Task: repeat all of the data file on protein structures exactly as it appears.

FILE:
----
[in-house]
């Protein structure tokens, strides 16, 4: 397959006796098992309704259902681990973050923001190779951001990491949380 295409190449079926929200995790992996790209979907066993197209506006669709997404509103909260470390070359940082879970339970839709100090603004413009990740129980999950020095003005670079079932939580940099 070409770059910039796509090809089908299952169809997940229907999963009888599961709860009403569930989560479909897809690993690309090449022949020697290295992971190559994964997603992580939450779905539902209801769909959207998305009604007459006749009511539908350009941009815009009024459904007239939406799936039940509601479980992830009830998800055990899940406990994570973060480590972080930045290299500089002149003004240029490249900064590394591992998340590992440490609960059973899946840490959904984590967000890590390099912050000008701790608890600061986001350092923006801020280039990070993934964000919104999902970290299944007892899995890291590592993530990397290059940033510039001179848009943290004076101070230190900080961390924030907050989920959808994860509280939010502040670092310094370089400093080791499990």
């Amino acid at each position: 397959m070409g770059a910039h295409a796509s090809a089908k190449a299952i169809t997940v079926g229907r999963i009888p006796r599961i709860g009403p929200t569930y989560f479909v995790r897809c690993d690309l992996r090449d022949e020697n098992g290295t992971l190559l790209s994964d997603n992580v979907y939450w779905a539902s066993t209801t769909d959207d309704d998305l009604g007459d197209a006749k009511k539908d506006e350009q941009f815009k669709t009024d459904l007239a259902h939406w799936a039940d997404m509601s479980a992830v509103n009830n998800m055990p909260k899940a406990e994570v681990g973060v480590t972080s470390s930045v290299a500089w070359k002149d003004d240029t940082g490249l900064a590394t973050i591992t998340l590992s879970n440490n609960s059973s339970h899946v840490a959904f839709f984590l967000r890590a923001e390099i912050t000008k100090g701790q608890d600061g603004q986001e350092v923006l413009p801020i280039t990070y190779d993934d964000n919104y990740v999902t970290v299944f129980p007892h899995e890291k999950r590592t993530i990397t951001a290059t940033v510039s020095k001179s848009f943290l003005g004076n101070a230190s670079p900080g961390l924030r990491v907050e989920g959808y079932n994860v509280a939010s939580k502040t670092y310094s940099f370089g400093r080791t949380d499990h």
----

[in-house]
């Protein structure tokens, strides 16, 4: 397959006796098992309704259902681990973050923001190779951001990491949380 295409190449079926929200995790992996790209979907066993197209506006669709997404509103909260470390070359940082879970339970839709100090603004413009990740129980999950020095003005670079079932939580940099 070409770059910039796509090809089908299952169809997940229907999963009888599961709860009403569930989560479909897809690993690309090449022949020697290295992971190559994964997603992580939450779905539902209801769909959207998305009604007459006749009511539908350009941009815009009024459904007239939406799936039940509601479980992830009830998800055990899940406990994570973060480590972080930045290299500089002149003004240029490249900064590394591992998340590992440490609960059973899946840490959904984590967000890590390099912050000008701790608890600061986001350092923006801020280039990070993934964000919104999902970290299944007892899995890291590592993530990397290059940033510039001179848009943290004076101070230190900080961390924030907050989920959808994860509280939010502040670092310094370089400093080791499990």
């Amino acid at each position: 397959m070409g770059a910039h295409a796509s090809a089908k190449a299952i169809t997940v079926g229907r999963i009888p006796r599961i709860g009403p929200t569930y989560f479909v995790r897809c690993d690309l992996r090449d022949e020697n098992g290295t992971l190559l790209s994964d997603n992580v979907y939450w779905a539902s066993t209801t769909d959207d309704d998305l009604g007459d197209a006749k009511k539908d506006e350009q941009f815009k669709t009024d459904l007239a259902h939406w799936a039940d997404m509601s479980a992830v509103n009830n998800m055990p909260k899940a406990e994570v681990g973060v480590t972080s470390s930045v290299a500089w070359k002149d003004d240029t940082g490249l900064a590394t973050i591992t998340l590992s879970n440490n609960s059973s339970h899946v840490a959904f839709f984590l967000r890590a923001e390099i912050t000008k100090g701790q608890d600061g603004q986001e350092v923006l413009p801020i280039t990070y190779d993934d964000n919104y990740v999902t970290v299944f129980p007892h899995e890291k999950r590592t993530i990397t951001a290059t940033v510039s020095k001179s848009f943290l003005g004076n101070a230190s670079p900080g961390l924030r990491v907050e989920g959808y079932n994860v509280a939010s939580k502040t670092y310094s940099f370089g400093r080791t949380d499990h």